Brad Davies wrote:There are probably as many green building techniques as there are green builders. Concrete is definitely not necessary for all of them there's cob, rammed earth, log homes, Wofati, tires, stone, and many more that I don't know about. Really depends on what you have, and what your goals are.
Nicola Marchi wrote:
As an architecture student, I can comfortably tell you that concrete is the only standard code compliant foundation material you can use without an engineer's specifications to bring to city hall now a days.
Rob Viglas wrote:Cordwood building can be done with cob and many of the buildings have glass bottles incorporated in the walls so I would think it would work with plastic ones, especially if they have some sort of texture for the cob to key into. Perhaps doing some small test samples would be helpful?
My search in building without concrete lies in the foundation. I used a rubble trench foundation with a concrete beam on top for my straw bale house and if I had to do it over I would probably use earth bags on top instead. Then there are wooden pier foundations but I would think there would be a need of larger framing members for the floor if you were to put a lot of weight such as cob or straw bales on it. Any thoughts or experience in this aspect of building without using concrete?
L. Jones wrote:
Many alternative foundations only work well for a reasonable time in dry climates. You can minimize concrete use with a rubble trench and bond beam, but the only way to eliminate it (IME) that works well in wet places is the wooden post foundation or the treated wood wall foundation - and then you have rot or preservative issues, as well as drafts, frozen plumbing and animals under the house issues. Charred black locust posts might do if you can find a good source of large black locust. Works well for sheds without plumbing to deal with.
I suppose I am skipping over dry-laid stone, which is a drafty foundation and expensive, time consuming and not trivial to acquire the skill to do well enough to put a house on. In most parts of Vermont you should at least be able to find material without looking too far, though it may not be good material for the purpose. Glacially processed rocks don't stack well, on average. If you plaster it to keep the drafts and rodents down or build with mortar, you might as well have used concrete in the first place...and you might actually use a good bit less, as a rock wall needs to be a lot thicker than reinforced concrete.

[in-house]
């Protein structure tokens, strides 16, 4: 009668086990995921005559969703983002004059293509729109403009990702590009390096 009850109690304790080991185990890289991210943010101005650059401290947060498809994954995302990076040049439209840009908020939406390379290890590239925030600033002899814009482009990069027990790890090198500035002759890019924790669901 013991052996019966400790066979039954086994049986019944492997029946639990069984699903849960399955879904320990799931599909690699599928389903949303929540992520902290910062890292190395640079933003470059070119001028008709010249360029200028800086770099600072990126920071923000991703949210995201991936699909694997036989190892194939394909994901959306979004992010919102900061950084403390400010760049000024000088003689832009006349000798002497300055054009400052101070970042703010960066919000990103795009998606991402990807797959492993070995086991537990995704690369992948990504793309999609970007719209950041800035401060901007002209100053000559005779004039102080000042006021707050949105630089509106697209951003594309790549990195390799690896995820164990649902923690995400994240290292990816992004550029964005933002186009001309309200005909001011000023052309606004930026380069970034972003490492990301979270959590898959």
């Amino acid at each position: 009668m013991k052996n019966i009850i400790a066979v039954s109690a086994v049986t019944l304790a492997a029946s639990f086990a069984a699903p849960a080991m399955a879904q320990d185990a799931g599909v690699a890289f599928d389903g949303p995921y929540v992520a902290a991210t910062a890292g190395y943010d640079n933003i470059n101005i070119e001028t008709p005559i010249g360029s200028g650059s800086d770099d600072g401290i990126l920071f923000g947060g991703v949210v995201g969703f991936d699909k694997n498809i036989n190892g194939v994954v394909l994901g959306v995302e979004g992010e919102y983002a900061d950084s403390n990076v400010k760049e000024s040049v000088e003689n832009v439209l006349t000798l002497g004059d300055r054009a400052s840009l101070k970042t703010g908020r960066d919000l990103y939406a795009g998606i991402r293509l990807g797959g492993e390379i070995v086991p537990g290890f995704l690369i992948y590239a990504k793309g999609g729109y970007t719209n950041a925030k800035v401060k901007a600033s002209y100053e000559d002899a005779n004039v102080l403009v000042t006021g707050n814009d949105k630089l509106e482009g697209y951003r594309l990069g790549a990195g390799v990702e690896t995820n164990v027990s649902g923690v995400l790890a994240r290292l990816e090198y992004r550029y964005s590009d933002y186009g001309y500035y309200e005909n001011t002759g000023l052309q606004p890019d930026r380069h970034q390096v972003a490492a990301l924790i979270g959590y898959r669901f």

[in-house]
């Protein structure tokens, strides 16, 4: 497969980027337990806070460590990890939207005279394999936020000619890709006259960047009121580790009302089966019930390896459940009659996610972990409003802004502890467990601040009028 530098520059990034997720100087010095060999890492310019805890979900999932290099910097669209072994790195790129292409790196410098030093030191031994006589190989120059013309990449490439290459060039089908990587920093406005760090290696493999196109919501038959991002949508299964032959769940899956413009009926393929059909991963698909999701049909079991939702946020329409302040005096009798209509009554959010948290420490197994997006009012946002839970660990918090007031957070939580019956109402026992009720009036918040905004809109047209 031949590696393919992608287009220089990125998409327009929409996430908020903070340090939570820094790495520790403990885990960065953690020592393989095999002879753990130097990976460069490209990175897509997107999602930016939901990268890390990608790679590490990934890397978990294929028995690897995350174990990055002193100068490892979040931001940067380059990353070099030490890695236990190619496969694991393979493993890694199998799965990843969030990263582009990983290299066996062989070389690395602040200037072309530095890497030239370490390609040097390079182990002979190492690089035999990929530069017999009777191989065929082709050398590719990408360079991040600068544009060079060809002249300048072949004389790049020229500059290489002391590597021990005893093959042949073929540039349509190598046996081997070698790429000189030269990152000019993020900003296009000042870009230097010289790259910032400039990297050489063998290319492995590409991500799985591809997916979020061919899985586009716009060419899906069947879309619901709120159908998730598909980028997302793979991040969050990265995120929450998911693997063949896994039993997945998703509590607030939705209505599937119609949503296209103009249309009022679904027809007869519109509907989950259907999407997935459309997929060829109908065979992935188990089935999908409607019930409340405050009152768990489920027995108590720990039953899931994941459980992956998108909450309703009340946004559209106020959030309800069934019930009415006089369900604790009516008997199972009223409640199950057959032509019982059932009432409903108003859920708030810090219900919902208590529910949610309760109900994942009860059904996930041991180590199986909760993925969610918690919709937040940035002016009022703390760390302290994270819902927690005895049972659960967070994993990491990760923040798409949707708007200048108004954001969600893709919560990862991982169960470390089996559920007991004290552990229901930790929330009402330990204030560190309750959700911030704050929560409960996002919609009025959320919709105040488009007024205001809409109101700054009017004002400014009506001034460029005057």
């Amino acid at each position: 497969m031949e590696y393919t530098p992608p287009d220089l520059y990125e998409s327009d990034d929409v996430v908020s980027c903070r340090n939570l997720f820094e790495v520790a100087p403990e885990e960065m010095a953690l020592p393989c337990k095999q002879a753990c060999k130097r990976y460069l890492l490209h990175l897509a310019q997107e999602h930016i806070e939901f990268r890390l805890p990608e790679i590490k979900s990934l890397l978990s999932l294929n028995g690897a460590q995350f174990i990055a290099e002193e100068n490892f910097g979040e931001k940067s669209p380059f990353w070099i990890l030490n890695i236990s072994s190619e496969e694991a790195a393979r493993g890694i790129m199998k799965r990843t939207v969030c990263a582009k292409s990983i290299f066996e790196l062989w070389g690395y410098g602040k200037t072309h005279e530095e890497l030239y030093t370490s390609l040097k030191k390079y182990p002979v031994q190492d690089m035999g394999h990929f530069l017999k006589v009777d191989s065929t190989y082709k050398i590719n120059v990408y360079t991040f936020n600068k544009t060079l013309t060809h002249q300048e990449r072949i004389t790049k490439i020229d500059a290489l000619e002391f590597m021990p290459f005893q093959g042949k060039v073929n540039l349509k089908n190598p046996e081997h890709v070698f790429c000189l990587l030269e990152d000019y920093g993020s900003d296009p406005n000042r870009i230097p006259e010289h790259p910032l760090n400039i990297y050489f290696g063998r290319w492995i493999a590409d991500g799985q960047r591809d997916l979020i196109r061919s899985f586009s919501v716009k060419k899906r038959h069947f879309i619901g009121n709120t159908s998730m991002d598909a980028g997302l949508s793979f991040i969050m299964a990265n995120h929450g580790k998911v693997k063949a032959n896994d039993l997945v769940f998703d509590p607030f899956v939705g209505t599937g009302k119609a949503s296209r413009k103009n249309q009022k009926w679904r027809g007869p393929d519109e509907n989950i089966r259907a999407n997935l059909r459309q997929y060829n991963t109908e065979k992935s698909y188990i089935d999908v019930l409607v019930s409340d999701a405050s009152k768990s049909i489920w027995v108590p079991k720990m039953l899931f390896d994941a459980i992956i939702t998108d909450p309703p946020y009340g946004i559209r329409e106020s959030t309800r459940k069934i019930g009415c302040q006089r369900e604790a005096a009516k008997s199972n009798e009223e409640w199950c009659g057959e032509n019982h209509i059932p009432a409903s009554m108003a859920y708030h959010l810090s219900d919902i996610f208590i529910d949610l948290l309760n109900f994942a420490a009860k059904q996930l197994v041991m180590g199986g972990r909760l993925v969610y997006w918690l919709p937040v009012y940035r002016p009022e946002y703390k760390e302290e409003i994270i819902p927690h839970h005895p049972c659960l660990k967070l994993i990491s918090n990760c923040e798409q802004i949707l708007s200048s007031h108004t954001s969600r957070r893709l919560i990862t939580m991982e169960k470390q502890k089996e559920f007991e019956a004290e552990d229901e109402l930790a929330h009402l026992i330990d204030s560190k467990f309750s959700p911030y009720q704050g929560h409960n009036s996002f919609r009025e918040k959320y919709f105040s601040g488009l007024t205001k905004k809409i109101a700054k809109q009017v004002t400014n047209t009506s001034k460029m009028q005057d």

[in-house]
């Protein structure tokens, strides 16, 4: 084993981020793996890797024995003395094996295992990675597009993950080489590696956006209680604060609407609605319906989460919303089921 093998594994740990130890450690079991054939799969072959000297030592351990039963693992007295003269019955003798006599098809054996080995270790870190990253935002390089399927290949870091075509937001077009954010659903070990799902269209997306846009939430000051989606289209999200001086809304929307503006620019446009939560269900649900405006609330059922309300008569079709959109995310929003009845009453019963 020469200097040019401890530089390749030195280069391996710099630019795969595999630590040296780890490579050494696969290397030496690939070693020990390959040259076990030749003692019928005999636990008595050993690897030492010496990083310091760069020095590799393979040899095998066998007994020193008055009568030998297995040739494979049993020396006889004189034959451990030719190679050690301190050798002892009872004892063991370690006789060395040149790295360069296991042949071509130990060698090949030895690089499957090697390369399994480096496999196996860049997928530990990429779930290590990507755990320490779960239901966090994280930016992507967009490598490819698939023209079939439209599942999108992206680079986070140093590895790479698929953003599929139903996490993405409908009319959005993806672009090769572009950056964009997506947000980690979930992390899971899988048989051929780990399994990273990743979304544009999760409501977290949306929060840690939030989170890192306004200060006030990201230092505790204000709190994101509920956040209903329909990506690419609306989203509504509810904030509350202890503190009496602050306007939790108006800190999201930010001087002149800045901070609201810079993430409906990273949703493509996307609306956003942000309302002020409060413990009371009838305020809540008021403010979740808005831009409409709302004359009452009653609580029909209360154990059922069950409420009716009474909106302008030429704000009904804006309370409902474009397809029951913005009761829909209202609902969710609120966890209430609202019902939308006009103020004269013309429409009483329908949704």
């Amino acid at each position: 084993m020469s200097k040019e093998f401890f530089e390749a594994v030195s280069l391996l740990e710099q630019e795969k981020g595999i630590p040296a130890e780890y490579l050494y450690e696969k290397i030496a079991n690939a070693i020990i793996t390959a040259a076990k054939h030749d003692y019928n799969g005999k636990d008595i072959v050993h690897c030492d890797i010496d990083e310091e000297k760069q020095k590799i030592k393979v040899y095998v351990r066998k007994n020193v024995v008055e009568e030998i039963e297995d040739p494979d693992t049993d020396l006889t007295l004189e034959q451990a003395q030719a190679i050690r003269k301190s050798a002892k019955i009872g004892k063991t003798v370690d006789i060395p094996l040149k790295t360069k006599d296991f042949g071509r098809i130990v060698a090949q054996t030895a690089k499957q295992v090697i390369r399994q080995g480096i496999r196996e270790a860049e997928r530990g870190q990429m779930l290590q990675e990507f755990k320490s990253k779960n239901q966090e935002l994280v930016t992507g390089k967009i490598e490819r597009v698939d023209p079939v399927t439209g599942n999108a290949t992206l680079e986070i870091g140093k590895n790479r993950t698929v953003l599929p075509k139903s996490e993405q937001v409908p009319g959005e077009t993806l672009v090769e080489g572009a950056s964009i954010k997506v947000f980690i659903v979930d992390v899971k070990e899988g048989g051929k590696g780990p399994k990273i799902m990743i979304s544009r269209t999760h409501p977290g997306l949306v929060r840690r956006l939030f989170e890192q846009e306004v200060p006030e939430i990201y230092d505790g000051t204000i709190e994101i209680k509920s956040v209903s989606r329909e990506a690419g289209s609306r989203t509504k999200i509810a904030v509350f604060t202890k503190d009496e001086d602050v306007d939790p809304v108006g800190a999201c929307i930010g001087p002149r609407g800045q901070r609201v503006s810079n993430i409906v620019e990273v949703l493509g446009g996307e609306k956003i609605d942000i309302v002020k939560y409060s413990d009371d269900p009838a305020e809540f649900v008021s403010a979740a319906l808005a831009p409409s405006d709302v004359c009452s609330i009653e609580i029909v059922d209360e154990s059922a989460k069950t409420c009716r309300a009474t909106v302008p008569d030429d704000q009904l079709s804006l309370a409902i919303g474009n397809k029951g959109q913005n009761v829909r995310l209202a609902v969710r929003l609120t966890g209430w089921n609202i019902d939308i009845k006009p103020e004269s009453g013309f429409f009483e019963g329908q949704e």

Depending what you have (or what the glaciers left you) there is another alternative, as seen in the barn I grew up with - large glacial boulders under each post of a post and beam. Think of it as "guilt-free precast concrete" and also as something that will crush you if it gets a chance, so move them with care. With care, you'll live and it will work. They simply need to be of sufficient size to spread the load depending what your soil will bear, and get below frost (or be sited on drained rubble that does not frost heave, as in a rubble trench). Then you need wood for the beams that support the floors...
I have at times looked to both strawbale and cob (which turn out to be silly here where straw is an expensive import from far away) and compressed earth blocks - and in all three cases a concrete foundation to get them up off the ground was highly advised.
I guess I have read of someone using baled plastic bottles as a foundation, but given what I've seen of plastic bottles+time, I have doubts about that long-term, so I would not bet my house on it.
If you have time and opportunity, I think it's a great idea to build several small test structures (shed, chicken coop, well or spring house) using whatever schemes you are considering for the house before diving into the house with a technique you've read about, but not actually built and observed over time at your site.
Lee Morgan wrote:And I also heard that the emissions for drying concrete are so much that they are actually one of the top producers of green house gases.
Lee Morgan wrote:http://www.youtube.com/watch?v=BdG0s8llQrA
Lee Morgan wrote:Can a rammed earth tire be left exposed without a covering agent like concrete? I would assume that their shell would last longer than the inhabitants of the home.
I also worry about the idea of using plastic sheeting everywhere.